There's certainly precedent for this kind of behaviour. The industry's grudge against the lucrative trade-in market is widely documented, and publishers have spent the past half-decade experimenting with software-side incentives to buy first-hand - chiefly, by requiring players to redeem a one-time-use code to access features like online multiplayer.
"It is not unexpected," observed Dr Richard Wilson, CEO of The Independent Games Developers Association, when I contacted him for comment on the story and the state of the great pre-owned standoff at large. As the chief of an organisation which furthers the interests of creators, Wilson entertains a certain sympathy for the view that trade-ins harm developers - but that doesn't mean he's comfortable with the idea that manufacturers should impose technological constraints on what is generally held to be a consumer right.
"There is a body of opinion against the second hand market and there is an argument that it damages development. Developers do not make any money from the sales of pre-owned titles," Wilson told me.
"It could also be argued that the more games that are sold second hand, the less likely it is that retailers will order new versions. It's the same stock going round and round which places more emphasis on sales in the first week or two."
He's not blind to the benefits to the consumer, however. "On the other hand, the second hand market is well established and it operates in many industries. Additionally, by purchasing a game second hand, gamers are able to widen the number of games they play in a given year, allowing them to take greater risks on titles and experiment with genres."
The dilemma of preowned may, in any case, be vanishing into the annals of history. New consoles (hotly tipped to arrive this year) are likely to rely on digital distribution to an unheard-of extent - only yesterday, Microsoft unveiled a new London-based studio run by a crack team of industry veterans that will develop games exclusively for the cloud. Meanwhile, high street retailers in the UK are losing millions.
"The market is changing and digital distribution is booming," Wilson commented. "Retail sales, on the flipside, are falling. So it could be that manufacturers don't necessarily have to do this. This is a strategy for coping with issues relating to physical games."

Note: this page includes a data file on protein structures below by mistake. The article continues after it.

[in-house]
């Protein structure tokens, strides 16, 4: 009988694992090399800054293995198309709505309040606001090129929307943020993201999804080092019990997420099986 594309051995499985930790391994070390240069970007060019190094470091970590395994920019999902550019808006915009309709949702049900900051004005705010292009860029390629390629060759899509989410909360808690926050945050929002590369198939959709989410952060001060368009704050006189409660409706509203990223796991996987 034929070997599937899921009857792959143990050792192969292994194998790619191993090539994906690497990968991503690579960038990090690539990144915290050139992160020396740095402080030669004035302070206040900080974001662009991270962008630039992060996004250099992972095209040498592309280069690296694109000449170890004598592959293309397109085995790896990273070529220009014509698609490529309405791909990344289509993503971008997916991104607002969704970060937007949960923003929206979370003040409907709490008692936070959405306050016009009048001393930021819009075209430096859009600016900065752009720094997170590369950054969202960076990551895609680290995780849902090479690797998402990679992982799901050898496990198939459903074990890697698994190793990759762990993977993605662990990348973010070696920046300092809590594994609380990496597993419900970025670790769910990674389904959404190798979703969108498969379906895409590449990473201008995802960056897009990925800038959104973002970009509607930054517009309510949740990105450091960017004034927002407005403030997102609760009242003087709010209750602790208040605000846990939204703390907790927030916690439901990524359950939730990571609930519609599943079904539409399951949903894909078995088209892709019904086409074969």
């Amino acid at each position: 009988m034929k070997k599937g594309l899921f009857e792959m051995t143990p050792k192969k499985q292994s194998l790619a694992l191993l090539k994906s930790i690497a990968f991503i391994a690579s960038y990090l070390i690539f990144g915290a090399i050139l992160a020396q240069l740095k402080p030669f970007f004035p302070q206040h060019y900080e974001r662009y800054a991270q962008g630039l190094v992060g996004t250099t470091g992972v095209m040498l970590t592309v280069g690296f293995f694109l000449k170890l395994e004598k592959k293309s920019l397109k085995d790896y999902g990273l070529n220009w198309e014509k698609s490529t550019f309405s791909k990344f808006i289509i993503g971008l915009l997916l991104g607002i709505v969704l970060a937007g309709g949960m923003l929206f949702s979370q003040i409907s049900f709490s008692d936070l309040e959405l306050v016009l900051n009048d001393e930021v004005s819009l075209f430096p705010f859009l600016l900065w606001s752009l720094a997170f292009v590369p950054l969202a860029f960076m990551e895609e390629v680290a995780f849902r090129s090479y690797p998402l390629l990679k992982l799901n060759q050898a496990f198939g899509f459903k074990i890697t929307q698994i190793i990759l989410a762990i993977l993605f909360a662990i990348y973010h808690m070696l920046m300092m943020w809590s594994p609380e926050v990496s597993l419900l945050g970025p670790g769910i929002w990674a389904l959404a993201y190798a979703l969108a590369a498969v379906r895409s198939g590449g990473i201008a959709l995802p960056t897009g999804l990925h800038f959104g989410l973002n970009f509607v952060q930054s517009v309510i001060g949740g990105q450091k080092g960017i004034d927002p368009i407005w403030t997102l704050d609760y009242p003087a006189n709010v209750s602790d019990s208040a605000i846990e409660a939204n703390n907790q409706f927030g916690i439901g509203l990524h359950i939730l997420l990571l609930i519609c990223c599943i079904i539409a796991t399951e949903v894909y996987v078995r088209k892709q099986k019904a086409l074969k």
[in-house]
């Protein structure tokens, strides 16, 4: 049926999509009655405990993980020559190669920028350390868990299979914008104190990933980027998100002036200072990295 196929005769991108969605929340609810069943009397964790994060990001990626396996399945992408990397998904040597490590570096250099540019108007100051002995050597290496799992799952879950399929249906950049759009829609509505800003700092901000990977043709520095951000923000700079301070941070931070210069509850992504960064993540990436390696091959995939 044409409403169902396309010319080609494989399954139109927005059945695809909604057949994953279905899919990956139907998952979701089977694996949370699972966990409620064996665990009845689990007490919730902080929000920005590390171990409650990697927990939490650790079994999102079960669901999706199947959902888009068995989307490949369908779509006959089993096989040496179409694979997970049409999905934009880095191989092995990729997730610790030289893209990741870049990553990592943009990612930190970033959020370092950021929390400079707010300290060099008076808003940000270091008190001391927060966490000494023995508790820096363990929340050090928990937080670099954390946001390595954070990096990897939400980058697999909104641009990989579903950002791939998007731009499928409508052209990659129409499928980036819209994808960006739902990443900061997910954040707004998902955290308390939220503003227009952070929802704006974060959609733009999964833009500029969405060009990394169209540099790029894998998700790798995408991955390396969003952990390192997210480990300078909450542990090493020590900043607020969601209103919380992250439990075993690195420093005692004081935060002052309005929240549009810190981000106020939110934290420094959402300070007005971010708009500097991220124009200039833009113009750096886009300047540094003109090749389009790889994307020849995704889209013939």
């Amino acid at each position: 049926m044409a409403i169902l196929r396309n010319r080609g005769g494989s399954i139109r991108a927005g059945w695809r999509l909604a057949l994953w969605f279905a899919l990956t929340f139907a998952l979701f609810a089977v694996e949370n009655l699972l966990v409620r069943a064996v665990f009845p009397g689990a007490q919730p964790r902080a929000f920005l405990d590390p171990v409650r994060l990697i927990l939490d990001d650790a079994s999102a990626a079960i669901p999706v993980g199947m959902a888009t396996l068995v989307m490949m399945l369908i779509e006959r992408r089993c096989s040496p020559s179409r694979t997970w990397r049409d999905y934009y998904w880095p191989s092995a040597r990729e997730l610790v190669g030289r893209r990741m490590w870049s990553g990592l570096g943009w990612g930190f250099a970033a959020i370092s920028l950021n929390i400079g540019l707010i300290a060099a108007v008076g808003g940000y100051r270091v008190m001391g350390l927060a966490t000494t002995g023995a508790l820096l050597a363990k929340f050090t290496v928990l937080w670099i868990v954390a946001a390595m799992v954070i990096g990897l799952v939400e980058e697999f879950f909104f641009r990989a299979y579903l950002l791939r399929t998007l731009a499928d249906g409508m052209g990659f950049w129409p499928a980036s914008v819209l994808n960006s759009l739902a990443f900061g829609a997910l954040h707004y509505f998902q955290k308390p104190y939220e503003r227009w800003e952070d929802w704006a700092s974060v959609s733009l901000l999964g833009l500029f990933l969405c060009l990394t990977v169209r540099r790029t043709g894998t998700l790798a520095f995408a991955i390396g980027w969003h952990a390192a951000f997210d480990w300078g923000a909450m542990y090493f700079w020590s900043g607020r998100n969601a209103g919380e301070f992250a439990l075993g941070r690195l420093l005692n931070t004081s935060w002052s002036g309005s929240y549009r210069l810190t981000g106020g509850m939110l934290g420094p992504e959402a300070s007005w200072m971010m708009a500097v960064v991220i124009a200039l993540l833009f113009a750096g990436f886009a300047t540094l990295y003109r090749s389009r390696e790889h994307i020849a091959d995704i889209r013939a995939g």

The need for pre-owned will diminish as the shift towards digital eradicates the middlemen in publishing and distribution who are responsible for eyebrow-raising RRPs. "Without a physical copy to sell on, it will put more power in the hands of the developer. It will also make it cheaper for developers to produce games and maximise their revenue - there will be less need for a traditional publisher.
"Furthermore, there will be greater experimentation," Wilson promised. "Digitally distributed games show far more creative flair and willingness to take risks and that is because, piracy aside, gamers buy the games 'first hand'.
"The next generation will probably push digital distribution to a greater extent," he went on, "and that will water down the pre-owned market despite attempts in recent times to create a second-hand market in digital products."
But Wilson cautioned against concluding that the digital market will put the physical market out of commission entirely - at least in the foreseeable future. "This remains a grey area and we believe it will be so for a long time."
We had a think about how to "kill off" pre-owned without screwing over consumers last year. By all means give the piece another whirl.